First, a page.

Seattle Children’s Research Institute: Building Cure Opens in Downtown Seattle to Accelerate Pediatric Research Discoveries
New building expands Seattle Children’s research campus to over 1.1 million square feet
SEATTLE – Seattle Children’s today announced the opening of Seattle Children’s Research Institute: Building Cure – Doubling Our Capacity for Life-Changing Research
Building Cure™, a new 540,000 square-foot pediatric research facility located at Stewart Street and Terry Avenue in downtown Seattle’s biotech corridor. Building Cure is the latest step in Seattle Children’s quest to revolutionize pediatric medicine and improve the lives of children worldwide.
As one of the nation’s top five pediatric research centers, Seattle Children’s Research Institute is dedicated to developing better therapies for childhood diseases and conditions like cancer, sickle cell disease, ADHD and type 1 diabetes. Building Cure expands Seattle Children’s research campus to over 1.1 million square feet, ultimately providing 10 floors of biomedical laboratory space needed to help scientists translate lab discoveries into more life-changing therapies for children.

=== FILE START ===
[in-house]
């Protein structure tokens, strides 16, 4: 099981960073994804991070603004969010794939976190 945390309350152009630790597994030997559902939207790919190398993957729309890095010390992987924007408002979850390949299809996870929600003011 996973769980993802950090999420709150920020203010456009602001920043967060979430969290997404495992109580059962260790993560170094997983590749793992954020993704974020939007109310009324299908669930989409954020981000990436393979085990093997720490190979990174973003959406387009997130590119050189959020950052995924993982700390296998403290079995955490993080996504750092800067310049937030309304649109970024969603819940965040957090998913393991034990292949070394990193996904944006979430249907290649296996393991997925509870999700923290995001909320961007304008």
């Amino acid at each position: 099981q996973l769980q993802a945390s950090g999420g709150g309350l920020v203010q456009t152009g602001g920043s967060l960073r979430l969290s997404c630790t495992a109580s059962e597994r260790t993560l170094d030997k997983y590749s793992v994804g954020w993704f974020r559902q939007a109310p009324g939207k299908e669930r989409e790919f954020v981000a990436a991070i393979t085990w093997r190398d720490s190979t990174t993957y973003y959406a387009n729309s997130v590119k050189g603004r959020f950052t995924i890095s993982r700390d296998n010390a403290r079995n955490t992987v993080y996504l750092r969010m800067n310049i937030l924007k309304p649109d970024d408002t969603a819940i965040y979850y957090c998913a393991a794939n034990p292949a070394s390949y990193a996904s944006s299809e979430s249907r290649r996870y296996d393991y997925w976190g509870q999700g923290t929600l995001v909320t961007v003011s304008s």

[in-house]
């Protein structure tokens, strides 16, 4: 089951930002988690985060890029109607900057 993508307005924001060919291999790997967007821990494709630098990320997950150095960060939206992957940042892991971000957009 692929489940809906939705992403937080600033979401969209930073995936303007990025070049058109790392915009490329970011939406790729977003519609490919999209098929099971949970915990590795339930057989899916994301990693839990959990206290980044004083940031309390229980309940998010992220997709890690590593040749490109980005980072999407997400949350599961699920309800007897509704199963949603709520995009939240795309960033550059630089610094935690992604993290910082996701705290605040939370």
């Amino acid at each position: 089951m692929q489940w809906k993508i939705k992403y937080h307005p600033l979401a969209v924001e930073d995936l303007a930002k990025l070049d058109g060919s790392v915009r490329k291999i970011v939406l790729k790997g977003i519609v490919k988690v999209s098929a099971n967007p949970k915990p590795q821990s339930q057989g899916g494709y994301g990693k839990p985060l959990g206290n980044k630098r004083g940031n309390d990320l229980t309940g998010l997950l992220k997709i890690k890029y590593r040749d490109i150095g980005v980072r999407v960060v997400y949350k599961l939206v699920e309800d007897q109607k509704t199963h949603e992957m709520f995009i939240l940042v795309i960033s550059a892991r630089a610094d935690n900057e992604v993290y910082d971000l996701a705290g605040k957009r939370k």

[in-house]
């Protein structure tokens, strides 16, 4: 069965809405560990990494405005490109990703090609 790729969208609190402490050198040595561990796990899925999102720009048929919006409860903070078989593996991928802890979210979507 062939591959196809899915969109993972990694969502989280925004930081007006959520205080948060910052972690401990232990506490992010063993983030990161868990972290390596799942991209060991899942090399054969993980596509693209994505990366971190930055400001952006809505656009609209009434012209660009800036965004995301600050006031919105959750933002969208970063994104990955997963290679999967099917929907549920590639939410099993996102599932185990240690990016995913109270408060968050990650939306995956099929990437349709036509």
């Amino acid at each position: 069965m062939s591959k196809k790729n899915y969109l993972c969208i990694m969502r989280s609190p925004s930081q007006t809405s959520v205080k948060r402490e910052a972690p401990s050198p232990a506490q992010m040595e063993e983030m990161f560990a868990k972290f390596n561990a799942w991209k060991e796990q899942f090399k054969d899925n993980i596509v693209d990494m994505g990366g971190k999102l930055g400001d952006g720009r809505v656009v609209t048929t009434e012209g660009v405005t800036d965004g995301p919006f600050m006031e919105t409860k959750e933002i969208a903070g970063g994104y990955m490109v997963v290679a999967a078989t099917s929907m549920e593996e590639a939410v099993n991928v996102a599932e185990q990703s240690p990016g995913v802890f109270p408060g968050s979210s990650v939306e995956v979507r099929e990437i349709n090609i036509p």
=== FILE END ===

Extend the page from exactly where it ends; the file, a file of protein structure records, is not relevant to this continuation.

“The potential reach of the research and activities taking place in Building Cure is expansive,” said Dr. Jim Hendricks, president of Seattle Children’s Research Institute. “Discoveries made at Building Cure will positively impact the lives of children not just in Seattle and our region, but around the world.”
Cancer T-cell immunotherapy, which uses a patient’s reprogrammed immune cells to target and destroy their cancer, is one research advance already tackling the most difficult to treat childhood cancers through a robust pipeline of clinical trials at Seattle Children’s and its partner institutions. Building Cure will increase Seattle Children’s capacity to produce investigational cancer immunotherapies and other cell therapies with the introduction of the Cure Factory™ facility, a new Therapeutics Cell Manufacturing facility. Each year, the Cure Factory is capable of manufacturing cancer-fighting T cells and other cell therapies for up to 1,000 children.
Jedd Feliciano, 16, is living proof of the hope T-cell immunotherapy offers. Jedd was diagnosed with acute lymphoblastic leukemia just before the start of his freshman year of high school. Soon after beginning chemotherapy, Jedd and his mom, Maryn Sage, learned that his cancer was resistant to treatment. With no other options, Jedd was enrolled in the PLAT-02 immunotherapy trial at Seattle Children’s and received his T cells eight weeks after his diagnosis. The investigational therapy worked and two years later this September, Jedd was able to attend his first day of high school as a junior.
“Seattle Children’s is going to cure pediatric cancer someday, they just will,” Sage said. “And I have 100 percent confidence in that because of what they've done for my son. The work they’re doing in Building Cure is going to save kids all over the world.”